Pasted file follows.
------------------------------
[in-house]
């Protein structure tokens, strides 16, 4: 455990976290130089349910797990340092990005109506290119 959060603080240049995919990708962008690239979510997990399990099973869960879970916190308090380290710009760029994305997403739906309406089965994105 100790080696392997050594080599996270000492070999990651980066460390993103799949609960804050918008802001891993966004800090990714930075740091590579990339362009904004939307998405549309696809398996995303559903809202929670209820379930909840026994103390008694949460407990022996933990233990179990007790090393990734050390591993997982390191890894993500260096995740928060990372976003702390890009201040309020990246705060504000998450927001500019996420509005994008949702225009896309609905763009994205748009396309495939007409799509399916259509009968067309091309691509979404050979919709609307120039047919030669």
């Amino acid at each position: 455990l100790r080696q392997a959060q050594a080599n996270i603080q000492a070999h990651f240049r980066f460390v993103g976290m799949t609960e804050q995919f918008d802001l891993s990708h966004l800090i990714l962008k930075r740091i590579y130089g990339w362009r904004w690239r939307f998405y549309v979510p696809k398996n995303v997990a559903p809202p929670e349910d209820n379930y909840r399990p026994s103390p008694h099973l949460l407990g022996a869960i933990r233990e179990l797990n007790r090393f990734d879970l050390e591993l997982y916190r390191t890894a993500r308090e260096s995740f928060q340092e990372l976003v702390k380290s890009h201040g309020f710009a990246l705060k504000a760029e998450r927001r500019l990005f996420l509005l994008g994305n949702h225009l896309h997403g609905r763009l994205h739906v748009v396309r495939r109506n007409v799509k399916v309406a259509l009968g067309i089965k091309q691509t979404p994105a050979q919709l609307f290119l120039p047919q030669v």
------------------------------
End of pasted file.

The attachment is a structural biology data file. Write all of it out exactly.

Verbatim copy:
[in-house]
């Protein structure tokens, strides 16, 4: 455990976290130089349910797990340092990005109506290119 959060603080240049995919990708962008690239979510997990399990099973869960879970916190308090380290710009760029994305997403739906309406089965994105 100790080696392997050594080599996270000492070999990651980066460390993103799949609960804050918008802001891993966004800090990714930075740091590579990339362009904004939307998405549309696809398996995303559903809202929670209820379930909840026994103390008694949460407990022996933990233990179990007790090393990734050390591993997982390191890894993500260096995740928060990372976003702390890009201040309020990246705060504000998450927001500019996420509005994008949702225009896309609905763009994205748009396309495939007409799509399916259509009968067309091309691509979404050979919709609307120039047919030669």
């Amino acid at each position: 455990l100790r080696q392997a959060q050594a080599n996270i603080q000492a070999h990651f240049r980066f460390v993103g976290m799949t609960e804050q995919f918008d802001l891993s990708h966004l800090i990714l962008k930075r740091i590579y130089g990339w362009r904004w690239r939307f998405y549309v979510p696809k398996n995303v997990a559903p809202p929670e349910d209820n379930y909840r399990p026994s103390p008694h099973l949460l407990g022996a869960i933990r233990e179990l797990n007790r090393f990734d879970l050390e591993l997982y916190r390191t890894a993500r308090e260096s995740f928060q340092e990372l976003v702390k380290s890009h201040g309020f710009a990246l705060k504000a760029e998450r927001r500019l990005f996420l509005l994008g994305n949702h225009l896309h997403g609905r763009l994205h739906v748009v396309r495939r109506n007409v799509k399916v309406a259509l009968g067309i089965k091309q691509t979404p994105a050979q919709l609307f290119l120039p047919q030669v």